New York dealer to pay $325,000 to settle legal dispute with violinist

Tuesday, 03 September 2013

New York violin dealer Emmanuel Gradoux-Matt has agreed to pay $325,000 to a violinist who sued him for allegedly losing her instrument while it was on consignment.

South Korean violinist Kyung-Ah Yang had been seeking $400,000 in damages to compensate for the loss of her 1837 J.F. Pressenda, as well as a further $400,000 in punitive damages.

A lawsuit filed on her behalf on 26 March of this year detailed that she had originally consigned the violin in 1998 with New York shop René Morel Rare Violins, where Gradoux-Matt worked at the time. According to the suit, the firm was to sell the instrument for $285,000, but could not find a buyer.

In 2011, said the suit, Yang wanted to retrieve her violin from Gradoux-Matt, who had by then split from Morel and formed his own firm, Gradoux-Matt Rare Violins. The suit alleged that Yang's requests to see the instrument were 'repeatedly ignored, dismissed or avoided', and that in January 2013, with the violin now valued at around $400,000, Gradoux-Matt informed Yang that 'he had let an individual in New York borrow [her] violin for a trial, and the individual never returned'.

The suit continued: 'It appears that Gradoux-Matt conducted no background check, did not request any deposit or other security mechanism or take any other precaution to ensure that [Yang's] violin would not be stolen.'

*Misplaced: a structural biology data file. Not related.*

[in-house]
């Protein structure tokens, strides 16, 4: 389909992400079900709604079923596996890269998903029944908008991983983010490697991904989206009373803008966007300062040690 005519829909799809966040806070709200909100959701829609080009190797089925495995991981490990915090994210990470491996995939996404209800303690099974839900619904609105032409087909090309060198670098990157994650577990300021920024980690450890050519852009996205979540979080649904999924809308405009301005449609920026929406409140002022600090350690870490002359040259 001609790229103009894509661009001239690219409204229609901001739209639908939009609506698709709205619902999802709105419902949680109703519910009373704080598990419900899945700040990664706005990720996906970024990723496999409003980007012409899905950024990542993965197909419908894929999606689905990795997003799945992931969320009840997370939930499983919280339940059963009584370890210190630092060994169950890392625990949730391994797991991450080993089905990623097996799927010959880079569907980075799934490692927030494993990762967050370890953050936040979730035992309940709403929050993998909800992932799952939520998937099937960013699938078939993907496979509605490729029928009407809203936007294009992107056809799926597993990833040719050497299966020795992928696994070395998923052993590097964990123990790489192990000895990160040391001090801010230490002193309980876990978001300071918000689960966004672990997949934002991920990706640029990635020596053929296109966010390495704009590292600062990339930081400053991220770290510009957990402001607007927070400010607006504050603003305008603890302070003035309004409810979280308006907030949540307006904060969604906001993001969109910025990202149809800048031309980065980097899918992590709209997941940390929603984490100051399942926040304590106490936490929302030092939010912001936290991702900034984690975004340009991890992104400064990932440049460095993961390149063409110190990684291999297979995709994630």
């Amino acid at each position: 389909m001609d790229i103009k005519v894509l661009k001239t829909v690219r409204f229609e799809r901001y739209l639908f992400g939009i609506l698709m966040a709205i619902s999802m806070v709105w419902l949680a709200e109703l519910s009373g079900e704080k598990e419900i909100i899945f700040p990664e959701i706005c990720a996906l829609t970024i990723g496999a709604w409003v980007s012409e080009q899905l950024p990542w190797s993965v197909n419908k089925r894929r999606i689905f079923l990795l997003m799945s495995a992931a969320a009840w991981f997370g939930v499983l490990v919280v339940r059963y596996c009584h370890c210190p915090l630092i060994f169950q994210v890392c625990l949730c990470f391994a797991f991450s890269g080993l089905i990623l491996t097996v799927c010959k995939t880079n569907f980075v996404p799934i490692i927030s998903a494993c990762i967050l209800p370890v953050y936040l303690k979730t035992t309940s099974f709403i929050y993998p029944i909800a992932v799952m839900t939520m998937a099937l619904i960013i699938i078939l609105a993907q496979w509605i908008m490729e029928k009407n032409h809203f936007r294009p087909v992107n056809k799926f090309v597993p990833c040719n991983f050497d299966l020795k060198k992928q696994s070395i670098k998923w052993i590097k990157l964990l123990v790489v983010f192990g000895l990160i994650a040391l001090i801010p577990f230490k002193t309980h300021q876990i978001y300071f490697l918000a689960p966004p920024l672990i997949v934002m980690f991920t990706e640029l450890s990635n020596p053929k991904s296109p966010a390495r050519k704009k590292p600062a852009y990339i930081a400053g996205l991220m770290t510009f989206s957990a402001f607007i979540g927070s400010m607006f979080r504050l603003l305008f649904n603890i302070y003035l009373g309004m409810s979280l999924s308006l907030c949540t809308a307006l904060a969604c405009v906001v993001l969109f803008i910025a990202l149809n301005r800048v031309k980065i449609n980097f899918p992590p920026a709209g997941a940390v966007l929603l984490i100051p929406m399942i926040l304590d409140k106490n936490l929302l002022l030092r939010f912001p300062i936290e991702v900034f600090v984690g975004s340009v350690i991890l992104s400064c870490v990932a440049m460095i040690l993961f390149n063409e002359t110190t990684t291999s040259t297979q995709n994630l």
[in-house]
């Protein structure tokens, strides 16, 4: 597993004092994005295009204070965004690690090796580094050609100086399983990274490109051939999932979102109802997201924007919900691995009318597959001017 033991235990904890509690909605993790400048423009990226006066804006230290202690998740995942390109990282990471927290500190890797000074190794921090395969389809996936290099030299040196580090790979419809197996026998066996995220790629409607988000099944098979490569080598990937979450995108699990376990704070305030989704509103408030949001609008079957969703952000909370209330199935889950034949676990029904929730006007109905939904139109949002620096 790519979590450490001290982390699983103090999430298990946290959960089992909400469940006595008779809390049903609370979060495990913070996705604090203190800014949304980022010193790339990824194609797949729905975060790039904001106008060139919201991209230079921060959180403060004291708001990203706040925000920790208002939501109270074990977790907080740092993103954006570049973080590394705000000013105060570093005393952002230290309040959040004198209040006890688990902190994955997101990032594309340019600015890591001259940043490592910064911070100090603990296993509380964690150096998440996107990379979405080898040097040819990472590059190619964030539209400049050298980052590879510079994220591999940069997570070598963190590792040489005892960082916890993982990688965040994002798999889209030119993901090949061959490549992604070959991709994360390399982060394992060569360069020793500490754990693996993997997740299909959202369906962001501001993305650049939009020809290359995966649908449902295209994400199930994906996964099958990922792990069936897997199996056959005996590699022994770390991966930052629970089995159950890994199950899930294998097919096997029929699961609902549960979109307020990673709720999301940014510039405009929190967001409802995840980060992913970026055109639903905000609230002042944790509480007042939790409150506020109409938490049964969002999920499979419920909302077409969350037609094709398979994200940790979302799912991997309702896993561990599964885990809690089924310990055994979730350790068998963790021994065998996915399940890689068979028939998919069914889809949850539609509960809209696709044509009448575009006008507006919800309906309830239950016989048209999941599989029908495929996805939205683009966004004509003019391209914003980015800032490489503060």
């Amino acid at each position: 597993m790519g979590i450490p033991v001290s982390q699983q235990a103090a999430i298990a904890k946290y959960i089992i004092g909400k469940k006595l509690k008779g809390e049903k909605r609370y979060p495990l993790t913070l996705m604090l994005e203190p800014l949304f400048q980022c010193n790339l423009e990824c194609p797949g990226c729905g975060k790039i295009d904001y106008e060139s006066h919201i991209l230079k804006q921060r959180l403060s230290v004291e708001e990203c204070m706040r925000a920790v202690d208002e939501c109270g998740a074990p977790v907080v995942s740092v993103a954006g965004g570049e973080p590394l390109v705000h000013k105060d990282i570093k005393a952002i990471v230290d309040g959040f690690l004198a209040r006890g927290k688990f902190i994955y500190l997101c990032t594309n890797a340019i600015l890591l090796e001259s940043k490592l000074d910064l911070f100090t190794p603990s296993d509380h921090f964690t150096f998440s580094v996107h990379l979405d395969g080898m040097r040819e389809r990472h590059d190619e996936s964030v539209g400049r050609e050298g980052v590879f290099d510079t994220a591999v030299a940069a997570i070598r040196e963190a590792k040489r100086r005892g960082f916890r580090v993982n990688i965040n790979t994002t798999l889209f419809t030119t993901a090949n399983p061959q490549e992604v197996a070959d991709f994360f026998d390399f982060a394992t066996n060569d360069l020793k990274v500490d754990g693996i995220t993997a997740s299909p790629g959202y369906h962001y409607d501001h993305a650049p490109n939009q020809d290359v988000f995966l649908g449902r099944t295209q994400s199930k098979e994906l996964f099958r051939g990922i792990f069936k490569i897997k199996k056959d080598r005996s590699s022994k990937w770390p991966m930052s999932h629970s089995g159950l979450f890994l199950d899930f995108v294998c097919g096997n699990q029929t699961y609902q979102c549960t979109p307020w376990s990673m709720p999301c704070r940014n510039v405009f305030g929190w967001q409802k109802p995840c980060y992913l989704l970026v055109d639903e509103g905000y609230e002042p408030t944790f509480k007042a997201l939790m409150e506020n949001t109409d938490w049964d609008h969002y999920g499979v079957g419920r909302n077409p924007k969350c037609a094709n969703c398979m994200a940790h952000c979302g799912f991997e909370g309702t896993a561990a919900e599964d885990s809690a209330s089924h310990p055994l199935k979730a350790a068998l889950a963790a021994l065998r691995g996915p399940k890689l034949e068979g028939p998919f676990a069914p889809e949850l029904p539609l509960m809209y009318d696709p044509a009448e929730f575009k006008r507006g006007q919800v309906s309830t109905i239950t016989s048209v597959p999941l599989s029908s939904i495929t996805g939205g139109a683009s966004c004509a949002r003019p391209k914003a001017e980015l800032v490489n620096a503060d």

According to court documents filed on 23 August, Gradoux-Matt and Yang agreed a compromise settlement sum of $325,000, to be paid within 14 days. Both parties are responsible for their own legal costs, and the court document also included a 'No Prejudice' statement that the settlement agreement should not be construed as an admission of any liability or guilt.

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That is absolutely disgusting. No one should ever go to Emmanuel Gradoux-Matt ever again.

16:32 - Tuesday, 03 September 2013
Peter Moore

Don't believe everything you read...these violins were stolen that's true, but the lawsuit is about the owners trying to bilk more money out of the insurance company. This can happen to any dealer.

17:24 - Wednesday, 04 September 2013

Emmanuel was not necessarily fraudulent, more likely rather naive and following a practice of trusting musicians far beyond the reasonable. About 15 years ago I took home a 20,000 dollar violin on trial from a dealer who had never met me before, didn't need any personal information other than my name and phone nr. The only reason he trusted me was our conversation about local music faculty and instruments and me playing some fiddles. Same happened at another dealer who knew me a little better. The Vedral shop in the Hague reportedly lost numerous instruments to musicians that were on trial for years and never returned. As a student I loaned 2 violas there without any guarantees; to my shame I have to say the second I kept for about 6 months before I brought it back. No fuss whatsoever on their part.

18:32 - Friday, 06 September 2013


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